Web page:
McClellan’s last column

https://www.stltoday.com/news/local/columns/bill-mcclellan/mcclellan-ob-la-di-ob-la-da-life-goes-on/article_6390037b-c3b8-5e60-a472-425296ceb65c.html?utm_content=buffer91cfc&utm_medium=social&utm_source=facebook.com&utm_campaign=LEEDCC

I have conflicting thoughts on this:

  • He’s going out like a soldier, stoic and without regrets.
  • He’s one of the last of the old school, Ernie Pyle channels Mencken channels what, Ben Franklin maybe? I don’t know.
  • But that time in media is over, and with it McClellan’s star has faded significantly over the last decade and a half or so.
  • “As Wichita falls, so falls Wichita Falls” right? McClellan, and those columnists like him, are products of a bygone age in several ways
  • The internet has killed the newspaper industry to the point that very few even believe what’s printed. That stands for all news media. It’s even worse for TV news, which has demonstrated over and over again their willingness to lie, debase themselves and engage in outright propaganda the moment it becomes profitable. McClellen presided over an industry that sold its credibility for stock options and its objectivity for partisanship. This was obvious to all a decade ago, and has only gotten worse. Newspaper weren’t as avaricious as their TV counterparts; their downfall was assuming they were immune to the internet. Craigslist killed newspapers. Everything afterward was obituary.
  • This wasn’t his fault.
  • If anything, McClellan exhibited all the characteristics that made for a good reporter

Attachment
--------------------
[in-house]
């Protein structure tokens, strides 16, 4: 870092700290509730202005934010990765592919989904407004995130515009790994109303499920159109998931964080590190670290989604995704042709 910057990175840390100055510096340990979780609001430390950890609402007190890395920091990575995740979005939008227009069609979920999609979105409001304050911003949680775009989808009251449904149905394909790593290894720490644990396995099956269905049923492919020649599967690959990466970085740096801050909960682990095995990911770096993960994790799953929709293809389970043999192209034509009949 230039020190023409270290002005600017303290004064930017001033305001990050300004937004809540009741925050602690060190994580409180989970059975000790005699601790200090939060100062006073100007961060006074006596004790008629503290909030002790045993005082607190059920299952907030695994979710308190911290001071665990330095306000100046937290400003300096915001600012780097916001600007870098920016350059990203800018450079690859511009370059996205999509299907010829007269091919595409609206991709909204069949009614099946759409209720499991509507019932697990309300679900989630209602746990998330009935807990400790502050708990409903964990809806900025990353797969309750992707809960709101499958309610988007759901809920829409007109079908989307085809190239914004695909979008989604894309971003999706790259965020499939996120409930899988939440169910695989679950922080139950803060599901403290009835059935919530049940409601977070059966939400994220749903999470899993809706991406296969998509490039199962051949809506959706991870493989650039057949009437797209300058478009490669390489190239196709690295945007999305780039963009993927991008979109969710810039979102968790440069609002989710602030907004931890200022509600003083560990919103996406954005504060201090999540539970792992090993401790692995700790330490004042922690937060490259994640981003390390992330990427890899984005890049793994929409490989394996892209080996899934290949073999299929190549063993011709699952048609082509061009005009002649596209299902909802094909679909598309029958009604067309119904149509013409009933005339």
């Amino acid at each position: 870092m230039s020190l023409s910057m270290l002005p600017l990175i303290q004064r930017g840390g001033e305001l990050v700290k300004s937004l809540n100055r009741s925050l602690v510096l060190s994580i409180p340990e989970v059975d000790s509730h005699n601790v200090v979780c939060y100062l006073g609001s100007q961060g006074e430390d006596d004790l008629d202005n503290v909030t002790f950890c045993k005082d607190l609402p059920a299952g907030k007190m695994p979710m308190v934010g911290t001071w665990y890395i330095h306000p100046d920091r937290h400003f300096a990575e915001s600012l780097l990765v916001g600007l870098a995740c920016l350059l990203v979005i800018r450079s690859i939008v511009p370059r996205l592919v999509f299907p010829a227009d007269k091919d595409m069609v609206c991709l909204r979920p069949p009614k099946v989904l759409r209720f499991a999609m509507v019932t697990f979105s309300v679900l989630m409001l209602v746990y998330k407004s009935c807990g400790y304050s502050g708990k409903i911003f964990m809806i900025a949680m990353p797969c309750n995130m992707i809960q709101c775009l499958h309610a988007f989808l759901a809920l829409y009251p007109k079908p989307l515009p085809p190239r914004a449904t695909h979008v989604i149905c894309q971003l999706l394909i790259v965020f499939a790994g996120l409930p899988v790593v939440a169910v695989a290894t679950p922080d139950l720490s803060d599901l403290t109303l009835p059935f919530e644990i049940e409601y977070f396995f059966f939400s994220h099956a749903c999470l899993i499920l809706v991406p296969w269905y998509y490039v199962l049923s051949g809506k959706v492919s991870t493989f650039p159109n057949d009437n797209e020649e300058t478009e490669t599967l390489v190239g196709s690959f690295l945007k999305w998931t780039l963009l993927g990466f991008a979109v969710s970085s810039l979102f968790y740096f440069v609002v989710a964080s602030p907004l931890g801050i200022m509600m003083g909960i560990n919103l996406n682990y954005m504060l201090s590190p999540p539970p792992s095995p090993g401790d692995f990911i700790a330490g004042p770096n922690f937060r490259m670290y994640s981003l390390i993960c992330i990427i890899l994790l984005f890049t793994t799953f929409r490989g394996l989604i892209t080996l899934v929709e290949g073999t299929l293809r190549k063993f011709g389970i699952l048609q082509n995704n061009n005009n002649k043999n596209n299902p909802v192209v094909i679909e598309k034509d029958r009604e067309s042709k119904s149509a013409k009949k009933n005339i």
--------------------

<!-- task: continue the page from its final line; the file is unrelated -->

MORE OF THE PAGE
• He comforted the afflicted and afflicted the comfortable
  • He said what he thought and didn’t count the tomorrow cost
  • He didn’t suffer fools gladly
  • He’s a 2x cancer survivor and that shit came back. That’s not an easy reality to take. It means the struggle he’s had for years is not at an end. And it also means that it intends to take him. Which it will. Cancer always wins eventually.
  • So what’s he do? Goes to a wedding. Sees his kid married, has fun, goes on. Can’t fault that.
  • He’s done what he came here for.

I met him once, did I tell you that? When I was in journalism school. When journalism school meant something. He was modest, he was erudite. Charming, in a sandy, shambling fashion. He still had the ability to entrance a classroom full of burgeoning Woodward and Bernsteins. Told us stories, we were fascinated, because we all imagined that these stories would someday be our stories.

Not the same stories of course, but variations on the theme. Everyone imagined themselves as some delightful variation on a generally accepted and approved-of theme.

Isn’t that all anyone wants? Isn’t that all anyone can ask for?

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